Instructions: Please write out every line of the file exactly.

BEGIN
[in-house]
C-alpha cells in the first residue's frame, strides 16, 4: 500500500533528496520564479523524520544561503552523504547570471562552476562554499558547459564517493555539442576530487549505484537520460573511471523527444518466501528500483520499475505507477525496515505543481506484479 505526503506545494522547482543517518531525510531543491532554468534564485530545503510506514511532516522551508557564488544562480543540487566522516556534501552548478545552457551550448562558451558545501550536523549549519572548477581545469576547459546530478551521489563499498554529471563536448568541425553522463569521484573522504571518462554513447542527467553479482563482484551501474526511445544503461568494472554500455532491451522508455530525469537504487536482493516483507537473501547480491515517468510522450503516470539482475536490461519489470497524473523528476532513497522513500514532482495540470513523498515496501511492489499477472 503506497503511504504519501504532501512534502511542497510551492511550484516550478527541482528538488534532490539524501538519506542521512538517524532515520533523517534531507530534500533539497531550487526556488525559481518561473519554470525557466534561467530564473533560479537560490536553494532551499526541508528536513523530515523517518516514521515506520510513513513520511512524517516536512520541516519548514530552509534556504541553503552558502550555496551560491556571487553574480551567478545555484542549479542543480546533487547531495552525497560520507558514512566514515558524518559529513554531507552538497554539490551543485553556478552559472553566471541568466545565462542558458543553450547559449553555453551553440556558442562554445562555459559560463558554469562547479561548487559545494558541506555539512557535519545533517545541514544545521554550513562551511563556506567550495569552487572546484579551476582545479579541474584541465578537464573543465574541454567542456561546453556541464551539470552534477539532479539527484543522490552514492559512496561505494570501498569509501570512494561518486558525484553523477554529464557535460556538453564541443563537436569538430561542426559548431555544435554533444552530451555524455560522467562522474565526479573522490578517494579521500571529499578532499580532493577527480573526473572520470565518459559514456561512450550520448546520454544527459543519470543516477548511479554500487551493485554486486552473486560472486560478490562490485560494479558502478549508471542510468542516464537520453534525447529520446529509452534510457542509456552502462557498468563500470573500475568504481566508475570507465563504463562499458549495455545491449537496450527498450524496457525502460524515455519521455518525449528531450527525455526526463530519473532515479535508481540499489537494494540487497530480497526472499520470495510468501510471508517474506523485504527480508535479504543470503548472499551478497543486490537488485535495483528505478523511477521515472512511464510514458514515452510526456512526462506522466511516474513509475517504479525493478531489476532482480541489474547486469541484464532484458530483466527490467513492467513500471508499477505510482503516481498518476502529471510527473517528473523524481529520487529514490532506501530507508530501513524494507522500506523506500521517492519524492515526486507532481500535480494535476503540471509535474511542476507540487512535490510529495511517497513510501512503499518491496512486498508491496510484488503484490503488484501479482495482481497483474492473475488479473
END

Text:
[in-house]
C-alpha cells in the first residue's frame, strides 16, 4: 500500500533528496520564479523524520544561503552523504547570471562552476562554499558547459564517493555539442576530487549505484537520460573511471523527444518466501528500483520499475505507477525496515505543481506484479 505526503506545494522547482543517518531525510531543491532554468534564485530545503510506514511532516522551508557564488544562480543540487566522516556534501552548478545552457551550448562558451558545501550536523549549519572548477581545469576547459546530478551521489563499498554529471563536448568541425553522463569521484573522504571518462554513447542527467553479482563482484551501474526511445544503461568494472554500455532491451522508455530525469537504487536482493516483507537473501547480491515517468510522450503516470539482475536490461519489470497524473523528476532513497522513500514532482495540470513523498515496501511492489499477472 503506497503511504504519501504532501512534502511542497510551492511550484516550478527541482528538488534532490539524501538519506542521512538517524532515520533523517534531507530534500533539497531550487526556488525559481518561473519554470525557466534561467530564473533560479537560490536553494532551499526541508528536513523530515523517518516514521515506520510513513513520511512524517516536512520541516519548514530552509534556504541553503552558502550555496551560491556571487553574480551567478545555484542549479542543480546533487547531495552525497560520507558514512566514515558524518559529513554531507552538497554539490551543485553556478552559472553566471541568466545565462542558458543553450547559449553555453551553440556558442562554445562555459559560463558554469562547479561548487559545494558541506555539512557535519545533517545541514544545521554550513562551511563556506567550495569552487572546484579551476582545479579541474584541465578537464573543465574541454567542456561546453556541464551539470552534477539532479539527484543522490552514492559512496561505494570501498569509501570512494561518486558525484553523477554529464557535460556538453564541443563537436569538430561542426559548431555544435554533444552530451555524455560522467562522474565526479573522490578517494579521500571529499578532499580532493577527480573526473572520470565518459559514456561512450550520448546520454544527459543519470543516477548511479554500487551493485554486486552473486560472486560478490562490485560494479558502478549508471542510468542516464537520453534525447529520446529509452534510457542509456552502462557498468563500470573500475568504481566508475570507465563504463562499458549495455545491449537496450527498450524496457525502460524515455519521455518525449528531450527525455526526463530519473532515479535508481540499489537494494540487497530480497526472499520470495510468501510471508517474506523485504527480508535479504543470503548472499551478497543486490537488485535495483528505478523511477521515472512511464510514458514515452510526456512526462506522466511516474513509475517504479525493478531489476532482480541489474547486469541484464532484458530483466527490467513492467513500471508499477505510482503516481498518476502529471510527473517528473523524481529520487529514490532506501530507508530501513524494507522500506523506500521517492519524492515526486507532481500535480494535476503540471509535474511542476507540487512535490510529495511517497513510501512503499518491496512486498508491496510484488503484490503488484501479482495482481497483474492473475488479473